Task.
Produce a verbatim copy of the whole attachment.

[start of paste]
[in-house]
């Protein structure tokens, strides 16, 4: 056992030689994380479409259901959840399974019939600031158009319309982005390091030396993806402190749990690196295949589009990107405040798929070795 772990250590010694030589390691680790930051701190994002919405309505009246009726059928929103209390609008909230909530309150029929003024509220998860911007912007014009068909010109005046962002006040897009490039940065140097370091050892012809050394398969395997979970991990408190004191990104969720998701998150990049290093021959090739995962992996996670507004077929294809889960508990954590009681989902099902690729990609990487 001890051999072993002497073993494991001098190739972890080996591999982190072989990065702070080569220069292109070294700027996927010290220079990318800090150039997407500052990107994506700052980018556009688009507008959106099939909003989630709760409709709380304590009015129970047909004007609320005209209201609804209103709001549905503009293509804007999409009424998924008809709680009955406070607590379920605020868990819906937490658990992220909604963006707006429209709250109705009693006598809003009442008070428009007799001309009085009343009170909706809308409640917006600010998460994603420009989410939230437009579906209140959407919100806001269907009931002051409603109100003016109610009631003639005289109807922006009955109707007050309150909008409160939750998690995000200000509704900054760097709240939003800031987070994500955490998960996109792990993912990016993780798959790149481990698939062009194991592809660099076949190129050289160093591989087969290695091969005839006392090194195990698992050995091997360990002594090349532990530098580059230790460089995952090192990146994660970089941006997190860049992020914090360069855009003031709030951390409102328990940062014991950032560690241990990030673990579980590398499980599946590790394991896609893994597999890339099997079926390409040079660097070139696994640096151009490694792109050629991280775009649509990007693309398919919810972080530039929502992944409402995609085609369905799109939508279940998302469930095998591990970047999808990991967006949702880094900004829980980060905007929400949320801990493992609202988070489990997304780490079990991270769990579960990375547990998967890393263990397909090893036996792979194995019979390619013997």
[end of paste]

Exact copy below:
[in-house]
């Protein structure tokens, strides 16, 4: 056992030689994380479409259901959840399974019939600031158009319309982005390091030396993806402190749990690196295949589009990107405040798929070795 772990250590010694030589390691680790930051701190994002919405309505009246009726059928929103209390609008909230909530309150029929003024509220998860911007912007014009068909010109005046962002006040897009490039940065140097370091050892012809050394398969395997979970991990408190004191990104969720998701998150990049290093021959090739995962992996996670507004077929294809889960508990954590009681989902099902690729990609990487 001890051999072993002497073993494991001098190739972890080996591999982190072989990065702070080569220069292109070294700027996927010290220079990318800090150039997407500052990107994506700052980018556009688009507008959106099939909003989630709760409709709380304590009015129970047909004007609320005209209201609804209103709001549905503009293509804007999409009424998924008809709680009955406070607590379920605020868990819906937490658990992220909604963006707006429209709250109705009693006598809003009442008070428009007799001309009085009343009170909706809308409640917006600010998460994603420009989410939230437009579906209140959407919100806001269907009931002051409603109100003016109610009631003639005289109807922006009955109707007050309150909008409160939750998690995000200000509704900054760097709240939003800031987070994500955490998960996109792990993912990016993780798959790149481990698939062009194991592809660099076949190129050289160093591989087969290695091969005839006392090194195990698992050995091997360990002594090349532990530098580059230790460089995952090192990146994660970089941006997190860049992020914090360069855009003031709030951390409102328990940062014991950032560690241990990030673990579980590398499980599946590790394991896609893994597999890339099997079926390409040079660097070139696994640096151009490694792109050629991280775009649509990007693309398919919810972080530039929502992944409402995609085609369905799109939508279940998302469930095998591990970047999808990991967006949702880094900004829980980060905007929400949320801990493992609202988070489990997304780490079990991270769990579960990375547990998967890393263990397909090893036996792979194995019979390619013997």